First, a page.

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biodegradable circuits

Biodegradable Circuits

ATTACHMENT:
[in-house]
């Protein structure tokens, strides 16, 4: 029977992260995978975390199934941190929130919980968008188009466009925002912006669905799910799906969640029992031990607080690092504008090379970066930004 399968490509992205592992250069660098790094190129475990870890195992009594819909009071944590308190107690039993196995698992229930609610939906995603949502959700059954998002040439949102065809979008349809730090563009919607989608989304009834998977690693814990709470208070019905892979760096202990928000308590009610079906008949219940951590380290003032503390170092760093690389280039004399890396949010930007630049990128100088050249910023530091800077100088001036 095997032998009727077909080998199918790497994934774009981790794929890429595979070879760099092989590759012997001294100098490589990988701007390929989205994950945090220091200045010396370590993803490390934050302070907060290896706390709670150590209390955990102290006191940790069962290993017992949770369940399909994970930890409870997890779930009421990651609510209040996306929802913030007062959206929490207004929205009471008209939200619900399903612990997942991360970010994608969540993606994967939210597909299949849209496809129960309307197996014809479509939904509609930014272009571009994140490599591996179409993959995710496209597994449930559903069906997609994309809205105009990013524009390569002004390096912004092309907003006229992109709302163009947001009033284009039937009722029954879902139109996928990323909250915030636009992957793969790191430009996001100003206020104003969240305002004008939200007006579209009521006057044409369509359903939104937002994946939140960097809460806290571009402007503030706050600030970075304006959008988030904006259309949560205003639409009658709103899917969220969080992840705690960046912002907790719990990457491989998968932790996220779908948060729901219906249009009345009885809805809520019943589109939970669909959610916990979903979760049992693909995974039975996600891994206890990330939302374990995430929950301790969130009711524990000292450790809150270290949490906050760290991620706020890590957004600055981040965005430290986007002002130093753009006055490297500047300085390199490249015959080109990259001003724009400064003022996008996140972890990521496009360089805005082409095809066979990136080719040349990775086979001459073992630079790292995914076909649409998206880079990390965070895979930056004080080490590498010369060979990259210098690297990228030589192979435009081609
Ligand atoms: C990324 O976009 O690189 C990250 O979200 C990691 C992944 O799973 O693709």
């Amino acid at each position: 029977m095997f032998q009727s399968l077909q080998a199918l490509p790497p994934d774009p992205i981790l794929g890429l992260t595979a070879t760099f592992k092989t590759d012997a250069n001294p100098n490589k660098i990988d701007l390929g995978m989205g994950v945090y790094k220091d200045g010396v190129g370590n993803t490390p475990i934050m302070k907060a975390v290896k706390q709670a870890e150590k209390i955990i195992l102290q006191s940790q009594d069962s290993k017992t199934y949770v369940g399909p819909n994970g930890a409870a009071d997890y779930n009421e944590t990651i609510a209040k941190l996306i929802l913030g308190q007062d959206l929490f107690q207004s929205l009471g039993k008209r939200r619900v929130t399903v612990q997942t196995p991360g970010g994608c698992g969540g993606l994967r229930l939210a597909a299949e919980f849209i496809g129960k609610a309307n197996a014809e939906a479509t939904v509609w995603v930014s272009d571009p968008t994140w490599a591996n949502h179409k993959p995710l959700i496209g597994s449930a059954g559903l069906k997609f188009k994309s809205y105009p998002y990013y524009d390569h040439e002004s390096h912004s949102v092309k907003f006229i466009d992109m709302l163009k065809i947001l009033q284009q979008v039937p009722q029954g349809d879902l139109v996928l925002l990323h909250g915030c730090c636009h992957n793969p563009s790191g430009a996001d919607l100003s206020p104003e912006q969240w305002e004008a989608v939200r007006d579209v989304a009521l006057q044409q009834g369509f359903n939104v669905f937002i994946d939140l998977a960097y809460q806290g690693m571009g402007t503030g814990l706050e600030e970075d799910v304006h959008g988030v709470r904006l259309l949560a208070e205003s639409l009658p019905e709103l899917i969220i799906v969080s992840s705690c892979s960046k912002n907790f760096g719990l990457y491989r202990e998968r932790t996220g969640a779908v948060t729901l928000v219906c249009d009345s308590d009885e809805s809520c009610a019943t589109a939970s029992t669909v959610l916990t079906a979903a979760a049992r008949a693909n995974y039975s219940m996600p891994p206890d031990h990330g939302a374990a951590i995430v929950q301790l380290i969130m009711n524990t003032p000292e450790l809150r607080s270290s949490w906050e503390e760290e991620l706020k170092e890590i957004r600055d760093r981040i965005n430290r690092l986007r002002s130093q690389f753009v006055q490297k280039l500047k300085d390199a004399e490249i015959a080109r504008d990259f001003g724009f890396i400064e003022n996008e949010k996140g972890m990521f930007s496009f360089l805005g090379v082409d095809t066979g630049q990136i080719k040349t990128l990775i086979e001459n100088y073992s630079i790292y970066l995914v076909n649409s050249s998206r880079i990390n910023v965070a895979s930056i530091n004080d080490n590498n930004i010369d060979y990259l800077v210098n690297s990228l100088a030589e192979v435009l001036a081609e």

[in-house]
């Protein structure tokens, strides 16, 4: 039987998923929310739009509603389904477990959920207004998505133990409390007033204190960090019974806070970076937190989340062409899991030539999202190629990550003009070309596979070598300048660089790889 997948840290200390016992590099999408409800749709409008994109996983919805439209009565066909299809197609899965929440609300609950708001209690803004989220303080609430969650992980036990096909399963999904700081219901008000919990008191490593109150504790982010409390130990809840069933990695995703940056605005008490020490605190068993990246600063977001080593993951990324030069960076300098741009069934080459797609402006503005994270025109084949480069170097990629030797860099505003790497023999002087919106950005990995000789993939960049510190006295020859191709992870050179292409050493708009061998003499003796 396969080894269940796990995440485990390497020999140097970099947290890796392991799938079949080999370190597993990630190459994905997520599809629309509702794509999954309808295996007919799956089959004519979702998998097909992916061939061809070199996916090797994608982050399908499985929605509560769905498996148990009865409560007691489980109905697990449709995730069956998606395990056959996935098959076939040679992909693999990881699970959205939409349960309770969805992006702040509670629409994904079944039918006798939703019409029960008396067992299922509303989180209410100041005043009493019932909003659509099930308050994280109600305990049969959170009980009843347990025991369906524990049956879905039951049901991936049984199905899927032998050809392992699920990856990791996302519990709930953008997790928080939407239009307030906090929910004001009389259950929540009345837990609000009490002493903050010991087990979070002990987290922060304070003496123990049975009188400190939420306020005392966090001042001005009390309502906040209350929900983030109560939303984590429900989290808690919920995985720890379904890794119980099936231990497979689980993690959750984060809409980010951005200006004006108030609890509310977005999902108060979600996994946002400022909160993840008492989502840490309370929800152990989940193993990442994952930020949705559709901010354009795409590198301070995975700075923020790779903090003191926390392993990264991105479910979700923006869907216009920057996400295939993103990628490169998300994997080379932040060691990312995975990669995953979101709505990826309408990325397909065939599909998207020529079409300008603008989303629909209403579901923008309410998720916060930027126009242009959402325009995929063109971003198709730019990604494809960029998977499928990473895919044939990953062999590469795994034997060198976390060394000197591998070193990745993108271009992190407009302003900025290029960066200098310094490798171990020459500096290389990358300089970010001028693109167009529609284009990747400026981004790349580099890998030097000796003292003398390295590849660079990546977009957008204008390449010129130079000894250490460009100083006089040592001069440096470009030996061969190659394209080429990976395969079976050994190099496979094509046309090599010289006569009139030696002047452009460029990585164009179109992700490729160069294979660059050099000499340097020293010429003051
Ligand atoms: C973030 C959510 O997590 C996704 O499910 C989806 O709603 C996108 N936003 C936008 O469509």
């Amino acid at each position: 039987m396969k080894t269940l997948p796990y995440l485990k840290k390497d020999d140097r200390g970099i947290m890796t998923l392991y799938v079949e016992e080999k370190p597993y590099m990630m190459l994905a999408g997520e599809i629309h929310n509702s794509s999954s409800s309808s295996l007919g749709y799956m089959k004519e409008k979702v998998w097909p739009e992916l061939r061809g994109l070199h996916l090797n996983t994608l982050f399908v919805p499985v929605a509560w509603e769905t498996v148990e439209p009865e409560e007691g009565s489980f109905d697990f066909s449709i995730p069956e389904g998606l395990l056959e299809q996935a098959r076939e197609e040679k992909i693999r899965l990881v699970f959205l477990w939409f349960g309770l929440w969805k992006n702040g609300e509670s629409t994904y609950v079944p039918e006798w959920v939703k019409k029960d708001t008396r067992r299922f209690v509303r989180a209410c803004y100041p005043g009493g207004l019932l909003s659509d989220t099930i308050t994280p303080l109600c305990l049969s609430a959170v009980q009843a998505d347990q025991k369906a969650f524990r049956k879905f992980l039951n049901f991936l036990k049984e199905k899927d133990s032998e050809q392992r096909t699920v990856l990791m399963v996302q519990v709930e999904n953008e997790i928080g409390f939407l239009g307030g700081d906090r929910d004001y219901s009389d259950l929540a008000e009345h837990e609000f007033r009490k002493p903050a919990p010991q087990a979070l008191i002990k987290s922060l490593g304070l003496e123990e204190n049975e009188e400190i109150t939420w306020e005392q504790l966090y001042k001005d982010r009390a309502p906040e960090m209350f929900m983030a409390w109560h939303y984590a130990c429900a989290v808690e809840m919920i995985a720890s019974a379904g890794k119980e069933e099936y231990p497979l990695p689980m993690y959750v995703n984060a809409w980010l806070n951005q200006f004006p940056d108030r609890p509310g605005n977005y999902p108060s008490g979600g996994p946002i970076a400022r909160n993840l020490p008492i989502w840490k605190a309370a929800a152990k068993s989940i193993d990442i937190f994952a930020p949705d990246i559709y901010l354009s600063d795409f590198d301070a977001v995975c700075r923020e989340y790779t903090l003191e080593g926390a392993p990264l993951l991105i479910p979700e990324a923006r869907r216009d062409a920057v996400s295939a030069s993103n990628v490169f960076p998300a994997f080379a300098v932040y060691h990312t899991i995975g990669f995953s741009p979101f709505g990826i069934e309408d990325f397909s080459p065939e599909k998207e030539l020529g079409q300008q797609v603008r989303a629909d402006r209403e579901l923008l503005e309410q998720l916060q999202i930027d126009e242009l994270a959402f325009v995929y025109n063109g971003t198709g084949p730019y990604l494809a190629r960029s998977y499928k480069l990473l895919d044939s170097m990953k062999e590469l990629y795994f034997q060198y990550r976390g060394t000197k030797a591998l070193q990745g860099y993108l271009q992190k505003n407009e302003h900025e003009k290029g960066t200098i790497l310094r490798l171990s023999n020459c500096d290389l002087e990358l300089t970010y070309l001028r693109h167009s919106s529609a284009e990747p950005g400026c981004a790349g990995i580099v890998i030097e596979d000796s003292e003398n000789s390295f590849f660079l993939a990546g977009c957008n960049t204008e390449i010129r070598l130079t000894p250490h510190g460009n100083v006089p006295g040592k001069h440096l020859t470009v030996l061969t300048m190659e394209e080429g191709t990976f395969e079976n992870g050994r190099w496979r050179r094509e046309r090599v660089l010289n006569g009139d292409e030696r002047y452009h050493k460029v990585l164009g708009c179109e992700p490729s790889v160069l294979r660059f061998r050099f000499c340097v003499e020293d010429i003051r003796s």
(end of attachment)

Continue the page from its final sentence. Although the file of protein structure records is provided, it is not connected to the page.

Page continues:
When I first heard the words “biodegradable” and “electronic devices” together, especially in the context of nanotechnology and the medical field, the idea smacked ever so slightly of science fiction. You know, the sort of advancement that belongs in an era of teleportation and colonies on other planets. Apparently, the science is real and also really cool. A team of researchers from the University of Illinois, Tufts University, and Northwestern University have developed a family of biodegradable electronics that dissolve completely in water and other similar fluids. Silicon, magnesium, and magnesium oxide are the standard ingredients for the circuitry, and an engineered silk barrier protects the materials from water so they don’t begin breaking down right away. The circuits are ultrathin, only a few nanometers thick, and the engineers can control how quickly the device breaks down by changing the thickness of the materials. They can also control the length of time before the device begins to biodegrade by modifying the structure of the protective silk layer. (For more on cool new uses for silk in nanotechnology, check out Rebecca’s earlier article.)
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